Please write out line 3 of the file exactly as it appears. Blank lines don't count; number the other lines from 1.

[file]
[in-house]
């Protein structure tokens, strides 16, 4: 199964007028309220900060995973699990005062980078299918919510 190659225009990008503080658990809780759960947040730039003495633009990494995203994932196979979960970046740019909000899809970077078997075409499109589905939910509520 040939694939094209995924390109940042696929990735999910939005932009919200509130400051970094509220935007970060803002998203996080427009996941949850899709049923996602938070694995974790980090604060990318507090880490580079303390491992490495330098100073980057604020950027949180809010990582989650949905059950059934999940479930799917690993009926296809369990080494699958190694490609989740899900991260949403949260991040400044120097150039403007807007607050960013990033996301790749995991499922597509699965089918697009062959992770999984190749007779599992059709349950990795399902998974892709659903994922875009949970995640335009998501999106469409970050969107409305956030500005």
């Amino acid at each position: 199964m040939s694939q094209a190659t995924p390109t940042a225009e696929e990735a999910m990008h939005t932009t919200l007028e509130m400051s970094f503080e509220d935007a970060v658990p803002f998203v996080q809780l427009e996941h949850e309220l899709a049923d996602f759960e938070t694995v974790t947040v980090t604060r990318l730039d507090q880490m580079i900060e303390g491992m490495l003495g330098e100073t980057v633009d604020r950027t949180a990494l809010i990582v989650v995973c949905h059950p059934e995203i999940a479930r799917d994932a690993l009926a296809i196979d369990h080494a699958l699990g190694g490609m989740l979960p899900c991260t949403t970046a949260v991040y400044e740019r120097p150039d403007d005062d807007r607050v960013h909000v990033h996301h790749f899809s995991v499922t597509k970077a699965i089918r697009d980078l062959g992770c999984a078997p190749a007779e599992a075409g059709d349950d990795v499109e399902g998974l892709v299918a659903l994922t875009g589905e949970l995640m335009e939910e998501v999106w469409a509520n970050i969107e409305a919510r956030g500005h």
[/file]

């Amino acid at each position: 199964m040939s694939q094209a190659t995924p390109t940042a225009e696929e990735a999910m990008h939005t932009t919200l007028e509130m400051s970094f503080e509220d935007a970060v658990p803002f998203v996080q809780l427009e996941h949850e309220l899709a049923d996602f759960e938070t694995v974790t947040v980090t604060r990318l730039d507090q880490m580079i900060e303390g491992m490495l003495g330098e100073t980057v633009d604020r950027t949180a990494l809010i990582v989650v995973c949905h059950p059934e995203i999940a479930r799917d994932a690993l009926a296809i196979d369990h080494a699958l699990g190694g490609m989740l979960p899900c991260t949403t970046a949260v991040y400044e740019r120097p150039d403007d005062d807007r607050v960013h909000v990033h996301h790749f899809s995991v499922t597509k970077a699965i089918r697009d980078l062959g992770c999984a078997p190749a007779e599992a075409g059709d349950d990795v499109e399902g998974l892709v299918a659903l994922t875009g589905e949970l995640m335009e939910e998501v999106w469409a509520n970050i969107e409305a919510r956030g500005h």